Volume 650, June 2021
|Number of page(s)||14|
|Published online||30 June 2021|
General-relativistic instability in rapidly accreting supermassive stars: The impact of rotation
Département d’Astronomie, Université de Genève, Chemin des Maillettes 51, 1290 Versoix, Switzerland
Accepted: 23 April 2021
Context. Supermassive stars (SMSs) collapsing via the general-relativistic (GR) instability are invoked as the possible progenitors of supermassive black holes. Their mass and angular momentum at the onset of the instability are key in many respects, in particular regarding the possibility for observational signatures of direct collapse. Accretion dominates the evolution of SMSs and, similar to rotation, it has been shown to impact their final properties significantly. However, the combined effect of accretion and rotation on the stability of these objects is not known.
Aims. Here, we study the stability of rotating, rapidly accreting SMSs against GR perturbations and derive the properties of these stars at death.
Methods. On the basis of hylotropic structures, which are relevant for rapidly accreting SMSs, we define rotation profiles under the assumption of local angular momentum conservation in radiative regions, which allows for differential rotation. We account for rotation in the stability of the structure by adding a Newtonian rotation term in the relativistic equation of stellar pulsation, which is justified by the slow rotations imposed by the ΩΓ-limit.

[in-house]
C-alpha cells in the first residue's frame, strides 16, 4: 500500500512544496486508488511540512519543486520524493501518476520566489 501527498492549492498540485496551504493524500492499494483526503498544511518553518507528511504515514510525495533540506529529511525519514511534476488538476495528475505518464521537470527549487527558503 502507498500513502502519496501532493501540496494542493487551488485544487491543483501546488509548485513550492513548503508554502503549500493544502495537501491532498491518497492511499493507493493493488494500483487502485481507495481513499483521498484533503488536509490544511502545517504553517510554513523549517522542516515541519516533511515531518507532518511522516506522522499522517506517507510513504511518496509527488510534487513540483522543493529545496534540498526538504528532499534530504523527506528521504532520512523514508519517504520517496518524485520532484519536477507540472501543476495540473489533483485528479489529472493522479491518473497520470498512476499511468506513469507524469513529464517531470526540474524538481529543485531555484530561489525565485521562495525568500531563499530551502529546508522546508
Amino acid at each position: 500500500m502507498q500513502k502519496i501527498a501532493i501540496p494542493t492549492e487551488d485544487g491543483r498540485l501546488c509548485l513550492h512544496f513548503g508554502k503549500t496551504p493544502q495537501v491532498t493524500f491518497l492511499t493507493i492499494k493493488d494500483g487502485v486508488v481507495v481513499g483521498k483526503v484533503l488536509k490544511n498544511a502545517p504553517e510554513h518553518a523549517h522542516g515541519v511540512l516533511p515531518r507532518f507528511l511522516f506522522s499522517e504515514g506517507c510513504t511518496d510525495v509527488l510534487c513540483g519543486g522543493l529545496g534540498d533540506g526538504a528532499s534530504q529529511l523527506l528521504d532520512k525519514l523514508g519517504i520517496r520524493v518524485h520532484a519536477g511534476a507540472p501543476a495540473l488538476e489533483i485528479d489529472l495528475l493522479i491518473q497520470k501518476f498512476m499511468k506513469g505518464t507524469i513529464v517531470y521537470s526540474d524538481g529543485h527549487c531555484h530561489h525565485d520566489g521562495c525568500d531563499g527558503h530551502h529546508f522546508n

Results. We find that rotation favours the stability of rapidly accreting SMSs as soon as the accreted angular momentum represents a fraction of f ≳ 0.1% of the Keplerian angular momentum. For f ∼ 0.3−0.5%, the maximum masses consistent with GR stability are increased by an order of magnitude compared to the non-rotating case. For f ∼ 1%, the GR instability cannot be reached if the stellar mass does not exceed 107 − 108 M⊙.
Conclusions. These results imply that, as in the non-rotating case, the final masses of the progenitors of direct collapse black holes range in distinct intervals depending on the scenario considered: 105 M⊙ ≲ M ≲ 106 M⊙ for primordial atomically cooled haloes and 106 M⊙ ≲ M ≲ 109 M⊙ for metal-rich galaxy mergers. The models suggest that the centrifugal barrier is inefficient to prevent the direct formation of a supermassive black hole at the collapse of a SMS. Moreover, the conditions of galaxy mergers appear to be more favourable than those of atomically cooled haloes for detectable gravitational wave emission and ultra-long gamma-ray bursts at black hole formation.
Key words: stars: massive / stars: rotation / stars: black holes
© ESO 2021
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